As content gets more extreme and explicit, I wonder if it’s just for the sake of sensationalism or simply lazy storytelling.

WATCH BELOW: Ken Jeong and D’Arcy Carden announce 2019 Emmy Awards nominations

Click to play video: 'Ken Jeong, D’Arcy Carden announce 2019 Emmy Awards nominations' Ken Jeong, D’Arcy Carden announce 2019 Emmy Awards nominations
Ken Jeong, D’Arcy Carden announce 2019 Emmy Awards nominations – Jul 16, 2019

There is one particular film that comes to mind when I think of what I didn’t see that left me haunted and that is The Kite Runner, the film adaptation of the Afghanistan-set bestseller by Khaled Hosseini. There is a traumatic scene where young Hassan is sexually assaulted. The scene has no nudity and was portrayed in a very impressionistic way, but you are given glimpses of telling elements, like the undoing of a pant buckle and the pants being tugged at, and there is no mistaking that the young boy was abused.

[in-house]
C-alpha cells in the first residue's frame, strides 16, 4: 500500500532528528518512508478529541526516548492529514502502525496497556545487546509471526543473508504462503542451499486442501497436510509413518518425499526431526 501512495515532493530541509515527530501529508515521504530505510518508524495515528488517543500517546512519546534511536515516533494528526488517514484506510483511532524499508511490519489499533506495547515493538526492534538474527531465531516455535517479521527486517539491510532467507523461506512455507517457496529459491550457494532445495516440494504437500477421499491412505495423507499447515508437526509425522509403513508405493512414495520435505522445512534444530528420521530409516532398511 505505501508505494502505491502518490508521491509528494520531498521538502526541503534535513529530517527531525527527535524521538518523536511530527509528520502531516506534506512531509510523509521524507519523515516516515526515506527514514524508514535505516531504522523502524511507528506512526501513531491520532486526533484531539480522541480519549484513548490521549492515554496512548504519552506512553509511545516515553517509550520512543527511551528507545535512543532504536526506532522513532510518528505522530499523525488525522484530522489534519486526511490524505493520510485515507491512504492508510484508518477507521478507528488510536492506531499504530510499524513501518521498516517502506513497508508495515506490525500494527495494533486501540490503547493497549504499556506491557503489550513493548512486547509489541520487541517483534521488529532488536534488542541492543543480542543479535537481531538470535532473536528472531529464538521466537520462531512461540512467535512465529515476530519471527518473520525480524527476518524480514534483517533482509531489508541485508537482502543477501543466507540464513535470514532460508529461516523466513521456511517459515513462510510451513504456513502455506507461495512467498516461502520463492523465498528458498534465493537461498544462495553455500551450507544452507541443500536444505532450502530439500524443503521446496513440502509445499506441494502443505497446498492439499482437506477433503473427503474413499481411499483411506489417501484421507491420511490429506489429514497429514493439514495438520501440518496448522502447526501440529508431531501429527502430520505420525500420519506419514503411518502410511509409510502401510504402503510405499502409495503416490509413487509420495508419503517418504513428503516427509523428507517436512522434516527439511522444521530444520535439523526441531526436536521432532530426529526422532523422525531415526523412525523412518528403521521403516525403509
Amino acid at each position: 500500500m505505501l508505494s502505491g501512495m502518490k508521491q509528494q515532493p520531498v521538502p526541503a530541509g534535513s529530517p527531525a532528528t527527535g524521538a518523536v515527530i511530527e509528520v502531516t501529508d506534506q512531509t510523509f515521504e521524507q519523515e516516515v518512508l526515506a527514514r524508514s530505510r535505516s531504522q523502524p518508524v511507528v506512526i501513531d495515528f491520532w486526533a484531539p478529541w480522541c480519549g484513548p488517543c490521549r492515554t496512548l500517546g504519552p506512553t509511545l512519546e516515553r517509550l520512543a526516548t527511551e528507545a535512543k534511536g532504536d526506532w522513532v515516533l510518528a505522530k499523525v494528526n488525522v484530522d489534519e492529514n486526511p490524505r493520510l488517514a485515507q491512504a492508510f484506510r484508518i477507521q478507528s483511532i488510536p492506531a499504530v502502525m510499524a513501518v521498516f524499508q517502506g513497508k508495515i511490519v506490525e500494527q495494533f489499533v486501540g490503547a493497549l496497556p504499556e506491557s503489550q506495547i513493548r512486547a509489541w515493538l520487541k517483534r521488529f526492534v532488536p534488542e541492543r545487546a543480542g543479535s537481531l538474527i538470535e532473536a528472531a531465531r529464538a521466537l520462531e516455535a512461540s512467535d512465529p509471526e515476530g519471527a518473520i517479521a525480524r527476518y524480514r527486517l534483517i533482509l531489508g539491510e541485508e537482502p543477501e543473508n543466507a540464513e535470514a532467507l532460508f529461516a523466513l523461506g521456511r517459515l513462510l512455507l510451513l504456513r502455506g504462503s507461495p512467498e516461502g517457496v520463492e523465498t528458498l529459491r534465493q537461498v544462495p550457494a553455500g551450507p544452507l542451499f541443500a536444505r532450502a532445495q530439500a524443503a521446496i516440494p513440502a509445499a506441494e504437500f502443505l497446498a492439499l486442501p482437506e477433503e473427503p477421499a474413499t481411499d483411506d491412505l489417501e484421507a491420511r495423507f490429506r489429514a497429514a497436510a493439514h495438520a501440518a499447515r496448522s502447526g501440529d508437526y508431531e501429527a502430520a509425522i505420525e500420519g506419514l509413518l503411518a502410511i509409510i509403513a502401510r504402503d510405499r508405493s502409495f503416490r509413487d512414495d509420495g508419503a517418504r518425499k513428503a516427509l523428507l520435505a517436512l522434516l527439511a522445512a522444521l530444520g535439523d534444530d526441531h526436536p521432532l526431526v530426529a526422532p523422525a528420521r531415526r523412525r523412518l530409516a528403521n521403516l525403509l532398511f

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It is horrific. And it stayed with me for a long time — even now. But I didn’t see any actual violent sex acts in that scene nor did I need to in order to feel the enormity of the violation. It was powerful story-telling.

But that was 2007. Story-telling, at least in the unrestricted space of streaming and premium cable, seems to be no holds barred, pushing the limits of pleasure, pain and shock.

In the era of the extreme, hopefully, we will be able to navigate new ways to speak openly with young people about these difficult topics but also be vigilant in seeing the signs to take care of them when the viewing gets too much.

If you or someone you know is having suicidal thoughts, please call the Canadian Suicide Prevention Service (CSPS), available 24/7, at 1-833-456-4566. For more information on suicide and to find help nearest you, visit the Canadian Association for Suicide Prevention.

Meera Estrada is a cultural commentator and co-host of kultur’D! on Global News Radio 640 Toronto.